While most of us think of schools as a social good, in the history of some people, that has not been the case. Among Canada’s indigenous people, those we have come to call “Indians,” schools have become a place of pain, sorrow, and loss. For the better part of a century, these schools called residential schools were where indigenous children came to be whipped, punished, and traumatized for the sin of not being white. First run by the government, by the Roman Catholic church, these schools became a site of horror, torture, and death. Recently, the ground surrounding the residential school in Kamloops, British Columbia revealed the graves of over 200 indigenous children.
Subsequent searches have found hundreds of other children around so-called “residential schools.” I recently read a book by native leader, George Manuel, 19 21, 1989 entitled “The Fourth World” published in 1974, who wrote of his school years in the following way:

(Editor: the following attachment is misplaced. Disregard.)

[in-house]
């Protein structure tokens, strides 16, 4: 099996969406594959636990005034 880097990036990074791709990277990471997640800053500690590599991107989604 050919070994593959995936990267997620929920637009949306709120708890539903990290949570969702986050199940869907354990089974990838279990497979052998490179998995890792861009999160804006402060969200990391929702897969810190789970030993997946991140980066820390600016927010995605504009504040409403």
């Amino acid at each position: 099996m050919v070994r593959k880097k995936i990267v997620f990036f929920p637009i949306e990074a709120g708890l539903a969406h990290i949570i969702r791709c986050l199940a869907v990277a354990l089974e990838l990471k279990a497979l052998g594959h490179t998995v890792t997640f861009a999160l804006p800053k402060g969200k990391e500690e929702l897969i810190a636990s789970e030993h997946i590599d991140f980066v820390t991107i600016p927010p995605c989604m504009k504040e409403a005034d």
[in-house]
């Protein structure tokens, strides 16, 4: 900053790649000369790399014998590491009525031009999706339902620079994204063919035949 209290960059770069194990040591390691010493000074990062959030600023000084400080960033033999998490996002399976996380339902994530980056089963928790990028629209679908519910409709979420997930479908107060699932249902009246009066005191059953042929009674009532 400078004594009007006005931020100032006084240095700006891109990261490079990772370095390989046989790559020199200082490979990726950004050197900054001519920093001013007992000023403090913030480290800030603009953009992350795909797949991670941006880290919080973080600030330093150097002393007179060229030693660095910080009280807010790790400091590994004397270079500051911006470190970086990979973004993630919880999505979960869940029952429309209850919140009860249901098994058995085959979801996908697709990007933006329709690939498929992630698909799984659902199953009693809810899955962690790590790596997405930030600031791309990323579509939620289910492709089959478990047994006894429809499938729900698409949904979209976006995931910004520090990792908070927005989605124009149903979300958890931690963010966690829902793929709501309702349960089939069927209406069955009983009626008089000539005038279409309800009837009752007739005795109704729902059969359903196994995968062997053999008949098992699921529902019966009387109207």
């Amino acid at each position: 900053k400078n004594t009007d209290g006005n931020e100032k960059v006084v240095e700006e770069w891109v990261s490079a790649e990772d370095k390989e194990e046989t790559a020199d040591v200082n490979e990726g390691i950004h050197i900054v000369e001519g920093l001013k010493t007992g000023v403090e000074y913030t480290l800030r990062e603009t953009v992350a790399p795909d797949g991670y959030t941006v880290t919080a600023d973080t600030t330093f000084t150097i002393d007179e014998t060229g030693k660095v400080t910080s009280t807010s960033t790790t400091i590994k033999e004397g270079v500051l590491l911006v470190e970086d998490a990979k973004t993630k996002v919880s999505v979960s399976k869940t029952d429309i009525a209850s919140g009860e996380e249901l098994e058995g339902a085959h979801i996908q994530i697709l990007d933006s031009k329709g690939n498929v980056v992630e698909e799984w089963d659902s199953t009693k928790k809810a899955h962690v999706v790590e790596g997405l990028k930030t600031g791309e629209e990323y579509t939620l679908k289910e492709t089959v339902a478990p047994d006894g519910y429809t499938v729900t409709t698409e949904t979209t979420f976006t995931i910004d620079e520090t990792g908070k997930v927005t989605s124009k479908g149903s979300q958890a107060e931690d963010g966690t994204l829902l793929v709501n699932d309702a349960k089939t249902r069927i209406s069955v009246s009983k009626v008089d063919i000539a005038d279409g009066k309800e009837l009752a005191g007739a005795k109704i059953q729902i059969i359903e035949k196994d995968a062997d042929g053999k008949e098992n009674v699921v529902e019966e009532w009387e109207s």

“Three things stand out in my mind, hunger, speaking English, and being called because of my grandfather. On the day we arrived at the school each new boy was assigned an interpreter who was a senior student. All the teachers were monks or devout lay catholics. We call them brothers. In my first meeting with brothers, he showed me a long black leather strap and told me through my interpreter ‘If you are ever caught speaking Indian, this is what you will get across your hands’
– Manuel, 1963-64
Kamloops, British Columbia, Canada a site of genocide schools.